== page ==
Poor and Accused of a Crime? You’re Better off in Philadelphia than Anywhere Else in Pennsylvania.

Here's why all the money the city spends defending the poor accused of crimes is worth it. And why the rest of the state should follow our lead.

"Justice" engraved on Philadelphia's City Hall

There are those who will see it as a mixed blessing, but there is one thing Philadelphia does better than every other city in Pennsylvania and we should be proud of it:

We provide a half-decent defense to poor people accused of crimes. Really.

Now it’s time for the rest of the state to catch up, not just to its biggest city, but to literally every other state in the union. Pennsylvania, you see, is the only state in the nation that doesn’t help its counties pay for the defense of poor people accused of crimes – not even one penny.

Which means, essentially, that if you’re poor and accused of a crime in this state, you’re screwed. Your lawyer is overworked, underpaid, and he or she is most likely without the resources to really dig into your case.

“For many defendants, this means the attorney’s knowledge of the facts of the case will be supplied entirely by the police report, perhaps supplemented by a hurried conversation with the client on the way to the hearing that will dispose of the case,” a state commission reported in 2011. “Due to the impediments faced by those representing indigent defendants, despite their best efforts, there have been instances where a man or woman who was completely innocent of the offense or who had a perfectly valid defense to the charge nevertheless served jail time.”

Penny wise? Maybe, but almost certainly pound foolish. Bad representation at the trial level leads to a lot of appeals — which costs money that still comes out of taxpayer wallets.

“When cases go through the appellate process, that costs the victims,” Phyllis Subin, director of the Pennsylvania Coalition for Justice, said Tuesday. “But it also costs the county and the court system, when we need to be able to do it right the first time around.”

The 2011 report has mostly gathered dust the last three years, a victim of lean budgets and, perhaps, a reluctance by most politicians to ask taxpayers to shell out a few extra bucks to help criminals. But that could be changing: On Tuesday, Sen. Stewart Greenleaf, a Montgomery County Republican, asked his colleagues to establish a $1 million agency — a small down payment, really — that would train public defenders to serve in courts across the state.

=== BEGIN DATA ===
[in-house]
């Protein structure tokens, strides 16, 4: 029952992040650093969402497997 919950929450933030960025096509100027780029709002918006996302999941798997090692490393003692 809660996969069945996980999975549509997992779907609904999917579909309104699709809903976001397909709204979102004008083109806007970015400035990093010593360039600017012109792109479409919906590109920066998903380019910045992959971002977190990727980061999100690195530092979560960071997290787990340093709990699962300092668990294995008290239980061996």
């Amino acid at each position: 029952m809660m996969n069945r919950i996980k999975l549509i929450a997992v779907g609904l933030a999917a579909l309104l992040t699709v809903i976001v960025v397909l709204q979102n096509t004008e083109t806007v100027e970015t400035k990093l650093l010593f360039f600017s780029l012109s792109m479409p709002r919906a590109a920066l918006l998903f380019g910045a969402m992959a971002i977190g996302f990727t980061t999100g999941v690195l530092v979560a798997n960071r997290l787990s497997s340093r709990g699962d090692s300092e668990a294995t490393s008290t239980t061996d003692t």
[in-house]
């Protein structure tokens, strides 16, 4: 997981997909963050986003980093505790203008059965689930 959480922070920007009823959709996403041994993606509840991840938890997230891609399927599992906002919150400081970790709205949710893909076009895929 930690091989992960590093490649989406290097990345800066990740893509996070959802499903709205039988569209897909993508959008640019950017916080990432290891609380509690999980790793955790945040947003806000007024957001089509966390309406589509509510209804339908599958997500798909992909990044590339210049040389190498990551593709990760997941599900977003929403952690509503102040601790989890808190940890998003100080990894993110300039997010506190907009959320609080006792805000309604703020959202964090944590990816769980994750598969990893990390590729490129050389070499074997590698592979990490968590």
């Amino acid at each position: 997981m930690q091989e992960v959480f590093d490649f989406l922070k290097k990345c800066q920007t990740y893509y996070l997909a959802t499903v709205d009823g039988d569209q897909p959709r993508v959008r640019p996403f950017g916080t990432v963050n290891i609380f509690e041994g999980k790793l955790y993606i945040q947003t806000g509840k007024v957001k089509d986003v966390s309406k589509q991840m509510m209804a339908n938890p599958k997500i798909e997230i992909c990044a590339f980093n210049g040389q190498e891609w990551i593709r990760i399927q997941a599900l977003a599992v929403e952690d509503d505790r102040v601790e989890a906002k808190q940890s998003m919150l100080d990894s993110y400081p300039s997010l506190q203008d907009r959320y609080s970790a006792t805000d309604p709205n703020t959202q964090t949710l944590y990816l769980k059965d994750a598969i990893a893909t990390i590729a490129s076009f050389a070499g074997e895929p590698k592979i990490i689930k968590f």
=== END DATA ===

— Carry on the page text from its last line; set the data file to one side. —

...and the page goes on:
It’s a start.

The model for Greenleaf’s proposed changes? The Defender Association of Philadelphia. In the 2011 report referenced above — Greenleaf was on the commission — Philadelphia was recognized for its excellence in providing legal representation to the poor, using a relatively large and well-trained cadre of defense lawyers, even though a whopping 68.7 percent of criminal cases here in 2008 needed the services of a public defender. (The state average: 47.5 percent.)

That same year, Philadelphia spent $24.63 per resident to provide criminal defense services to the poor. In every other large county of more than 200,000 residents, that number averaged out to $5.78.The report recommended letting Philadelphia’s long-established system remain standing apart from any new statewide system.

It’s easy to imagine that some folks will take the wrong lesson from this and suggest that Philadelphia is far too generous with alleged criminals — that our budget and resources should look more like those in York County, where authorities spend $3.77 per resident on defense services.

Those critics will be wrong. A well-functioning and fair criminal justice system requires firm and persistent enforcement and prosecution, yes, but also a principled and vigorous defense of the accused. In most of the state, the second pillar is missing. State officials should try to be a little more like Philadelphia, and fix that situation as soon as possible.

Follow @JoelMMathis on Twitter.